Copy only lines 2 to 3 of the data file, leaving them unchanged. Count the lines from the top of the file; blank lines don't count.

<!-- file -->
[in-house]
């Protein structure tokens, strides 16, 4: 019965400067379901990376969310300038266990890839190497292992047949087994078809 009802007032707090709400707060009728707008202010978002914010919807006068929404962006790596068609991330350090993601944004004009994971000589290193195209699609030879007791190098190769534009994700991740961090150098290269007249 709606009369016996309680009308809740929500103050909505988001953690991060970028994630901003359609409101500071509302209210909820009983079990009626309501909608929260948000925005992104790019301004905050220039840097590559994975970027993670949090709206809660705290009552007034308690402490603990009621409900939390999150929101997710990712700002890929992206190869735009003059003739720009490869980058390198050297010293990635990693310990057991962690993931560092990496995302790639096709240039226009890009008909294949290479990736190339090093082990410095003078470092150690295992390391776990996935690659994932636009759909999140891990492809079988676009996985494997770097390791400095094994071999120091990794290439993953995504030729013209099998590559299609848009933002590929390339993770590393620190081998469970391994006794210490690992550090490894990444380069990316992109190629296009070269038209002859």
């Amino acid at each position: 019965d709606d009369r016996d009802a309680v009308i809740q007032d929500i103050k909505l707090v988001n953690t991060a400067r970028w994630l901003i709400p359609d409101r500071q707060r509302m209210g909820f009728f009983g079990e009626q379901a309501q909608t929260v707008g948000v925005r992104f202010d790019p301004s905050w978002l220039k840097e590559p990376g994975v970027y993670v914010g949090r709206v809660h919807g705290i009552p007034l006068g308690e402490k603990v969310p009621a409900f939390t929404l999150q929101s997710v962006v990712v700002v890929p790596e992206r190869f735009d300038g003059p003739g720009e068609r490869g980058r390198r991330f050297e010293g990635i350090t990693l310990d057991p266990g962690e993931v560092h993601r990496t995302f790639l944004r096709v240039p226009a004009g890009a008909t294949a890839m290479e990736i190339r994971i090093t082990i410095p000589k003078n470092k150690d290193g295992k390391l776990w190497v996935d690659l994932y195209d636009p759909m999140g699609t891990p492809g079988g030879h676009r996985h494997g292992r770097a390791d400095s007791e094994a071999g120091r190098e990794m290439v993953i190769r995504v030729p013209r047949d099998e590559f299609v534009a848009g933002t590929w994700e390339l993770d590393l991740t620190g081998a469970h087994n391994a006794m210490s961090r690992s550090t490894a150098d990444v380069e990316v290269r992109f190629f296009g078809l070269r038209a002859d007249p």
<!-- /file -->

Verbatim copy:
């Protein structure tokens, strides 16, 4: 019965400067379901990376969310300038266990890839190497292992047949087994078809 009802007032707090709400707060009728707008202010978002914010919807006068929404962006790596068609991330350090993601944004004009994971000589290193195209699609030879007791190098190769534009994700991740961090150098290269007249 709606009369016996309680009308809740929500103050909505988001953690991060970028994630901003359609409101500071509302209210909820009983079990009626309501909608929260948000925005992104790019301004905050220039840097590559994975970027993670949090709206809660705290009552007034308690402490603990009621409900939390999150929101997710990712700002890929992206190869735009003059003739720009490869980058390198050297010293990635990693310990057991962690993931560092990496995302790639096709240039226009890009008909294949290479990736190339090093082990410095003078470092150690295992390391776990996935690659994932636009759909999140891990492809079988676009996985494997770097390791400095094994071999120091990794290439993953995504030729013209099998590559299609848009933002590929390339993770590393620190081998469970391994006794210490690992550090490894990444380069990316992109190629296009070269038209002859």
């Amino acid at each position: 019965d709606d009369r016996d009802a309680v009308i809740q007032d929500i103050k909505l707090v988001n953690t991060a400067r970028w994630l901003i709400p359609d409101r500071q707060r509302m209210g909820f009728f009983g079990e009626q379901a309501q909608t929260v707008g948000v925005r992104f202010d790019p301004s905050w978002l220039k840097e590559p990376g994975v970027y993670v914010g949090r709206v809660h919807g705290i009552p007034l006068g308690e402490k603990v969310p009621a409900f939390t929404l999150q929101s997710v962006v990712v700002v890929p790596e992206r190869f735009d300038g003059p003739g720009e068609r490869g980058r390198r991330f050297e010293g990635i350090t990693l310990d057991p266990g962690e993931v560092h993601r990496t995302f790639l944004r096709v240039p226009a004009g890009a008909t294949a890839m290479e990736i190339r994971i090093t082990i410095p000589k003078n470092k150690d290193g295992k390391l776990w190497v996935d690659l994932y195209d636009p759909m999140g699609t891990p492809g079988g030879h676009r996985h494997g292992r770097a390791d400095s007791e094994a071999g120091r190098e990794m290439v993953i190769r995504v030729p013209r047949d099998e590559f299609v534009a848009g933002t590929w994700e390339l993770d590393l991740t620190g081998a469970h087994n391994a006794m210490s961090r690992s550090t490894a150098d990444v380069e990316v290269r992109f190629f296009g078809l070269r038209a002859d007249p």